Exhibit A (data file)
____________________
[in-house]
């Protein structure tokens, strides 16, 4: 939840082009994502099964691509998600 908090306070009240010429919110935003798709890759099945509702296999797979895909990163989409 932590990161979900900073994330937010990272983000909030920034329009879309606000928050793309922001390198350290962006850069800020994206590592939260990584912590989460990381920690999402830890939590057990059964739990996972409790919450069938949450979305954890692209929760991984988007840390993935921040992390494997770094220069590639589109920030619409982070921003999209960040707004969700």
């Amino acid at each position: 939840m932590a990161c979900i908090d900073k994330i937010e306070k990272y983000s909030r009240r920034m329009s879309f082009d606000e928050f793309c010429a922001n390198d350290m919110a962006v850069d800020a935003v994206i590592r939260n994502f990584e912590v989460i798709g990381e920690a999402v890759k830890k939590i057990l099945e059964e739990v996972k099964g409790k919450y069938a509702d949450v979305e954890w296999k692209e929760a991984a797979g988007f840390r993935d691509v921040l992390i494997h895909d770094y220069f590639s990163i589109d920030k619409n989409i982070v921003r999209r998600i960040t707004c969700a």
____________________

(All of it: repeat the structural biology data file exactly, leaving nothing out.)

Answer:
[in-house]
């Protein structure tokens, strides 16, 4: 939840082009994502099964691509998600 908090306070009240010429919110935003798709890759099945509702296999797979895909990163989409 932590990161979900900073994330937010990272983000909030920034329009879309606000928050793309922001390198350290962006850069800020994206590592939260990584912590989460990381920690999402830890939590057990059964739990996972409790919450069938949450979305954890692209929760991984988007840390993935921040992390494997770094220069590639589109920030619409982070921003999209960040707004969700």
């Amino acid at each position: 939840m932590a990161c979900i908090d900073k994330i937010e306070k990272y983000s909030r009240r920034m329009s879309f082009d606000e928050f793309c010429a922001n390198d350290m919110a962006v850069d800020a935003v994206i590592r939260n994502f990584e912590v989460i798709g990381e920690a999402v890759k830890k939590i057990l099945e059964e739990v996972k099964g409790k919450y069938a509702d949450v979305e954890w296999k692209e929760a991984a797979g988007f840390r993935d691509v921040l992390i494997h895909d770094y220069f590639s990163i589109d920030k619409n989409i982070v921003r999209r998600i960040t707004c969700a």